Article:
However, the Fassbinder series also captures his utter ingenuity and the indelible mark he left on international cinema with the harrowing domestic drama-turned-political chronicle, Mother Küsters’ Trip To Heaven (1975), screening on October 7. That’s in addition to the progressive and singular The Bitter Tears Of Petra Von Kant (1972) on September 23, which intelligently and humorously explores BDSM between the titular fashion designer and her submissive personal assistant. The tonal approach to the subject matter of the latter are known to have influenced Peter Strickland’s lovely Duke Of Burgundy (2014), which you may remember screened in Madison in 2015 as part of WUD Film’s Reel Love Film Festival lineup.
While smaller in scope, the four-film/two-day (September 6-7) series “Spotlight on Documentary” not only expands upon the University’s dedication to the documentary form and its ideology in the tradition of last fall’s Frederick Wiseman series, but also boasts work with production connections to UW-Madison alumni. The first of those, on Thursday, September 6, is Typeface (2009), directed by Justine Nagan, former executive director of Kartemquin Films, who will also be in attendance for a post-screening Q&A. As much of a look at the preservation efforts at Hamilton Wood Type Museum in Two Rivers, Wisconsin, as the art of printmaking, the 60-minute feature will be preceded by a short Nagan made the following year, Sacred Transformations (2010). This 10-minute film was shot over the course of a single night on Chicago’s South Side and follows tattoo artist Eric Dean Spruth’s efforts to reshape customers’ undesirable body art into imagery that’s more reflective of their current identities.
Most notable of the documentaries, though, is likely the September 7 presentation of Documenting Hate: Charlottesville (2018), a 60-minute account, analysis, and rebuke of the white supremacist rally in the small Virginia city in August 2017. Co-directed by Richard Rowley and A.C. Thompson, the confrontational feature recently aired on PBS’ Frontline program (helmed by executive producer/UW-Madison alumna Raney Aronson-Rath). Both Rowley and Thompson’s investigative reporting justifiably goes after those involved the Unite the Right rally and how their violently racist provocations went unpunished and have reverberated nationwide.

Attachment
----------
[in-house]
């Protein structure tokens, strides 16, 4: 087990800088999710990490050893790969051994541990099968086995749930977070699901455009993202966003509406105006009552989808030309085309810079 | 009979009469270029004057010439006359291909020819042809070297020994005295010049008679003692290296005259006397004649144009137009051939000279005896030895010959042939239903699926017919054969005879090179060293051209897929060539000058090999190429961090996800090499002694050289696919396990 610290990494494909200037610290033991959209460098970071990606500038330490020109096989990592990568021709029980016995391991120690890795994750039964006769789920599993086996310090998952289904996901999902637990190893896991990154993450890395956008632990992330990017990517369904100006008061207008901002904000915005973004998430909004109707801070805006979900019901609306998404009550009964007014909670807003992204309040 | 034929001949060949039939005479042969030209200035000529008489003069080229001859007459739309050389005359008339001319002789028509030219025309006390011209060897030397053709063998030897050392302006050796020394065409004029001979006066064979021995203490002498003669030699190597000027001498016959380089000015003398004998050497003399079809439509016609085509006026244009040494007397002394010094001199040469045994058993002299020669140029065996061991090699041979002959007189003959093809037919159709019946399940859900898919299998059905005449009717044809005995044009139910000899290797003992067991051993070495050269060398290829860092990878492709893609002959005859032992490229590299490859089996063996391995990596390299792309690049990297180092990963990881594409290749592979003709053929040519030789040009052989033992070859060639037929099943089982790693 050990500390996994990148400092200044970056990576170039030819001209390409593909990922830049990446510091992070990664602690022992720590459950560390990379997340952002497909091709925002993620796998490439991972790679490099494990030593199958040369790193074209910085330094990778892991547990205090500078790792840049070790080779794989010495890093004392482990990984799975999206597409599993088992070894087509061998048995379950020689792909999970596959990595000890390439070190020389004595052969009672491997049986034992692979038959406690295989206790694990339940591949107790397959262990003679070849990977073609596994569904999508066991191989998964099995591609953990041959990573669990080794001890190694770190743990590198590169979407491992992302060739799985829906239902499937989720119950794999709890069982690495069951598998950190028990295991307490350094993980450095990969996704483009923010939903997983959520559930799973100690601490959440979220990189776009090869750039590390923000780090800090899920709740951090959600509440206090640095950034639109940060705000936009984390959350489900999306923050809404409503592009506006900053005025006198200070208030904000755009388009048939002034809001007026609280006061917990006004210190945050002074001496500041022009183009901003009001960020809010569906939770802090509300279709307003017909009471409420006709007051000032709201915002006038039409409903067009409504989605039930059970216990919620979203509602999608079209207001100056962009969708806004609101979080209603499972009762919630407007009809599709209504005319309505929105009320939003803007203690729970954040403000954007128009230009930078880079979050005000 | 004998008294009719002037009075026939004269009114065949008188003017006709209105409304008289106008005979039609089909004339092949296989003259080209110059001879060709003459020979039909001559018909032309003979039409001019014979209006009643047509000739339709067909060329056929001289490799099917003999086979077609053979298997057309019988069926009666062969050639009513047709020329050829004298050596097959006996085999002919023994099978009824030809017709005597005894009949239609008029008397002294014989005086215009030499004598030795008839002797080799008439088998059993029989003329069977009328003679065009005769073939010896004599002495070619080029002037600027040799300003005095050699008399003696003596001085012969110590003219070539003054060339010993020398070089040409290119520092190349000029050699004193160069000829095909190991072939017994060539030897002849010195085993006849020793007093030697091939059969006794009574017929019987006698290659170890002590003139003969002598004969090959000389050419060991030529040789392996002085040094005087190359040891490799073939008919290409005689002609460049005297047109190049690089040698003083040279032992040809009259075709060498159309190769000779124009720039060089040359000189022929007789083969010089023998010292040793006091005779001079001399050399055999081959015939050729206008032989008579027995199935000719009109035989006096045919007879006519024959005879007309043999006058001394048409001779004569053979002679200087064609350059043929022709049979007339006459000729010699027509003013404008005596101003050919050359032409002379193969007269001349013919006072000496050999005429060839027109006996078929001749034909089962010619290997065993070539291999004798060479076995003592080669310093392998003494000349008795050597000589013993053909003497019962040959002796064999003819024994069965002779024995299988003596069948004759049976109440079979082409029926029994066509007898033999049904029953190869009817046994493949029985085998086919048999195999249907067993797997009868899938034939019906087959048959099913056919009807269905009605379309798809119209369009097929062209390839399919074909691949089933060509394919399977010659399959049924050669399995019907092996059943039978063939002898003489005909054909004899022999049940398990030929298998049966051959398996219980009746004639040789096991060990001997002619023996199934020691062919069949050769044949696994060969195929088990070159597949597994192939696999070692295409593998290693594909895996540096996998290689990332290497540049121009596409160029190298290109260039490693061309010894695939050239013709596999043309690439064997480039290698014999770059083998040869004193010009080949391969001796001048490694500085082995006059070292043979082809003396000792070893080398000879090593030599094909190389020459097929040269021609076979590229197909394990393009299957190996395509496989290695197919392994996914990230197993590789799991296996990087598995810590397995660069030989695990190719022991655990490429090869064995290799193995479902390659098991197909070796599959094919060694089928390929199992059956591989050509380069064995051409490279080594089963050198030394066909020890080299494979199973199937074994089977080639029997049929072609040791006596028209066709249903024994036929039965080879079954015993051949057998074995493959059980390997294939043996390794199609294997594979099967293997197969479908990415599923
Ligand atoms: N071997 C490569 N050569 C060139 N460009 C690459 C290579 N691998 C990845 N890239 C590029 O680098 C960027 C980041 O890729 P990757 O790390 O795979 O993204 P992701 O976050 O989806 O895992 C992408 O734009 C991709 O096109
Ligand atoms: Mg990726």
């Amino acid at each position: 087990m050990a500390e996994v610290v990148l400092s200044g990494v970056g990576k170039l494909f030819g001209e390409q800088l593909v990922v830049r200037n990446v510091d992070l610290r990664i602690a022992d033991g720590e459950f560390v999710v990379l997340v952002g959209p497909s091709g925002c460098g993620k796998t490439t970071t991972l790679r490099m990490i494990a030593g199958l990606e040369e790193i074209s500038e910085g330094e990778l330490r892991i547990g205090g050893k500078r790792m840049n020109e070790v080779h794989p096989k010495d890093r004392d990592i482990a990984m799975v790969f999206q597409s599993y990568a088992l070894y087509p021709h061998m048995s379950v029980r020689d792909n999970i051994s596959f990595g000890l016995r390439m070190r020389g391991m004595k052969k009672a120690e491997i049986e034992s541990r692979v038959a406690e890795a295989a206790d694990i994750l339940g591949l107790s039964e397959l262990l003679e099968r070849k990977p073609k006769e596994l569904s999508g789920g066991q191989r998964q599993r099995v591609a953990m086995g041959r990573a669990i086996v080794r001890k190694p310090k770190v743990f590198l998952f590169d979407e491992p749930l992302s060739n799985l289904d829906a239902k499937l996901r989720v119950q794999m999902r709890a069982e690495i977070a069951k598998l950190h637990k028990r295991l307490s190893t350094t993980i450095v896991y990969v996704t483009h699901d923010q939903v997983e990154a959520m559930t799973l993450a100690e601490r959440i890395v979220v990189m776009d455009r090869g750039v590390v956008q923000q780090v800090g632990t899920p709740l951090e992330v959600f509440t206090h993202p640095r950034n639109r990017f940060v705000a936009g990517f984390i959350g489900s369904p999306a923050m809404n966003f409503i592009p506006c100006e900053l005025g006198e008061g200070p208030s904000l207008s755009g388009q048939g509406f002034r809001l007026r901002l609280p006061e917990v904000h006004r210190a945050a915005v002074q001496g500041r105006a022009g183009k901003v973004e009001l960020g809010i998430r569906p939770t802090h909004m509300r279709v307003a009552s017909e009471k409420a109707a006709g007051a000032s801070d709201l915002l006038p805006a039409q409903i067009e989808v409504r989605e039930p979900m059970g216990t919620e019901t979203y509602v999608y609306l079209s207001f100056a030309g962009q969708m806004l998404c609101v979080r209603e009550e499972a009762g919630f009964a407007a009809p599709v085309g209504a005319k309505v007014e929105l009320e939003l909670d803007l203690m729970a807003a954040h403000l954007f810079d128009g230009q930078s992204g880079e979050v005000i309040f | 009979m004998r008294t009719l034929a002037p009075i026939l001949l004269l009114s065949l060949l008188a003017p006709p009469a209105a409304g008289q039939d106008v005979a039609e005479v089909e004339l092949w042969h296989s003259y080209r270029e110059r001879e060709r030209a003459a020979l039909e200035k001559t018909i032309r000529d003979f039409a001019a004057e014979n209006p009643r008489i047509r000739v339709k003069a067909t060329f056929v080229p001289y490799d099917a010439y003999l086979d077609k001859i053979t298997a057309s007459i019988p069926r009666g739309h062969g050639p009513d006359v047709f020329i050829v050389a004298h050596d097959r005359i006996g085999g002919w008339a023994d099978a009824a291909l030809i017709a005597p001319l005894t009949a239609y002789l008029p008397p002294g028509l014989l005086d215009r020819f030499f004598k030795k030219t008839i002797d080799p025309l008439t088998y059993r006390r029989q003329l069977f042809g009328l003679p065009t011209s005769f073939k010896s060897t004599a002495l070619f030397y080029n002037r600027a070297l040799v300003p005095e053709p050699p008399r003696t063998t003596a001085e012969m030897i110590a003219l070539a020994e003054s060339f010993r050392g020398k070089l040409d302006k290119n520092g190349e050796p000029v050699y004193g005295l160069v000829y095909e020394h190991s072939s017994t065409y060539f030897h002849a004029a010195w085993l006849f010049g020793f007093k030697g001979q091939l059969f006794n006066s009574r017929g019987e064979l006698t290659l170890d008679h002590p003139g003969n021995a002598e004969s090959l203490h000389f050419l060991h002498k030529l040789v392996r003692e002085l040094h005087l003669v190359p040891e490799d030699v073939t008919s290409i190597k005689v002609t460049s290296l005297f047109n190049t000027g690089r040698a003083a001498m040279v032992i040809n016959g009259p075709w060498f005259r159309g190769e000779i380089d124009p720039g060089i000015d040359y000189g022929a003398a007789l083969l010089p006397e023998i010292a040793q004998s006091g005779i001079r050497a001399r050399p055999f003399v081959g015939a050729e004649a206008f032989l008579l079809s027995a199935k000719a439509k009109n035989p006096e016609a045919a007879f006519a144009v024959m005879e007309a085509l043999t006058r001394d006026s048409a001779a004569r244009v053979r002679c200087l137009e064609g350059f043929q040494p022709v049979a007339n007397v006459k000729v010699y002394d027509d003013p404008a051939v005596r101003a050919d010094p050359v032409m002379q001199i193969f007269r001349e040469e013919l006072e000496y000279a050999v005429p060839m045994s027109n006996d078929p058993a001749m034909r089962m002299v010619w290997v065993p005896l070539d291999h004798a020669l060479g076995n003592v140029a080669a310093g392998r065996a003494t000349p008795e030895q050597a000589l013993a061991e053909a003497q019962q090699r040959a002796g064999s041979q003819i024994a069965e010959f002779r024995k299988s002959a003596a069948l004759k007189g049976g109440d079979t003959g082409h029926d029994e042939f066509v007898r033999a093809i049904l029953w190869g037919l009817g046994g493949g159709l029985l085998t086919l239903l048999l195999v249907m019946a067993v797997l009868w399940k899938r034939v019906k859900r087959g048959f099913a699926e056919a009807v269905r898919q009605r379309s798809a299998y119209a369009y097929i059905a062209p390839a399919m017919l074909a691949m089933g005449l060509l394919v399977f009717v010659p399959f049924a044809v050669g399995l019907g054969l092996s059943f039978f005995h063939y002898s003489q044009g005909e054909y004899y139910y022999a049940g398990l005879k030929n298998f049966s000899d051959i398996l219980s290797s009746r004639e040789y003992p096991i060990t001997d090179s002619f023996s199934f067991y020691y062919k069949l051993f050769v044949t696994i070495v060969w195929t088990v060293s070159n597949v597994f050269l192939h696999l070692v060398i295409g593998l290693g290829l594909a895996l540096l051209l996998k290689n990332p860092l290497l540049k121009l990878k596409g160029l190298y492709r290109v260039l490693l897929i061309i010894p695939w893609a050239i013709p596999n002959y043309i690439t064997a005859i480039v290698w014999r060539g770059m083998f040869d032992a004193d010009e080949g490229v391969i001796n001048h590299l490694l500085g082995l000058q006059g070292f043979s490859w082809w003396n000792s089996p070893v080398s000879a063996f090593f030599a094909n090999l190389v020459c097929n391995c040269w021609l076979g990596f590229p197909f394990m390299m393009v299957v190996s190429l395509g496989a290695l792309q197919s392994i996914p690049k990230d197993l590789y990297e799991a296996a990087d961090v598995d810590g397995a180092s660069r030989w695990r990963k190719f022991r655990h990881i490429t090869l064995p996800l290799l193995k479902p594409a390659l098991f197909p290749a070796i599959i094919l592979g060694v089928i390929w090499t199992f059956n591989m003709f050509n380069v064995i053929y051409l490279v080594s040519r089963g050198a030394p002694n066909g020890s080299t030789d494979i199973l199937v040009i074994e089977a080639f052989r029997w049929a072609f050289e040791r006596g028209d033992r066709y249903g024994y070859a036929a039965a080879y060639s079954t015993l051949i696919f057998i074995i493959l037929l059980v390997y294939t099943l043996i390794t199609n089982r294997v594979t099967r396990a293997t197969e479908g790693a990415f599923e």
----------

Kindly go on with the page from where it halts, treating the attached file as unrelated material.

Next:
The remainder of the calendar is rounded out by the Cinematheque’s ongoing look at undersung silent films of the 1910s and 1920s, “Silents Please!”‘ including a 35-minute fragment of Marion E. Wong’s The Curse of Quon Gwon (1916), once thought to be entirely lost and now considered to be the first feature directed by a Chinese-American. It’s coupled with the full restored version of Dorothy Davenport and Walter Lang’s The Red Kimona (1925) on October 13. Duelle (1976), a surrealist rarity and forerunner to David Lynch’s M.O. from Jacques Rivette will appear in a new DCP restoration as the finale to “New French Restorations” on December 8.
If you’re especially interested in the widespread impact of the melodrama All That Heaven Allows (1955), in addition to the aforementioned ’70s Fassbinder remake, a special 35mm presentation of Todd Haynes’ American version, Far From Heaven (2002), will screen the same week as the other two, on September 21. Cinematheque’s year closes out with a pair of features that star Portuguese-born Brazilian samba singer-dancer Carmen Miranda, including the lavishly vibrant musical The Gang’s All Here (1943) on December 14. The screening will be preceded by an expository lecture from UW-Madison professor Kathryn Sanchez, author of Creating Carmen Miranda: Race, Camp, And Transnational Stardom (2016).
To browse the full schedule, please visit Cinematheque’s official page.
Help us publish more weird, questing, brilliant, feisty, “only on Tone Madison” stories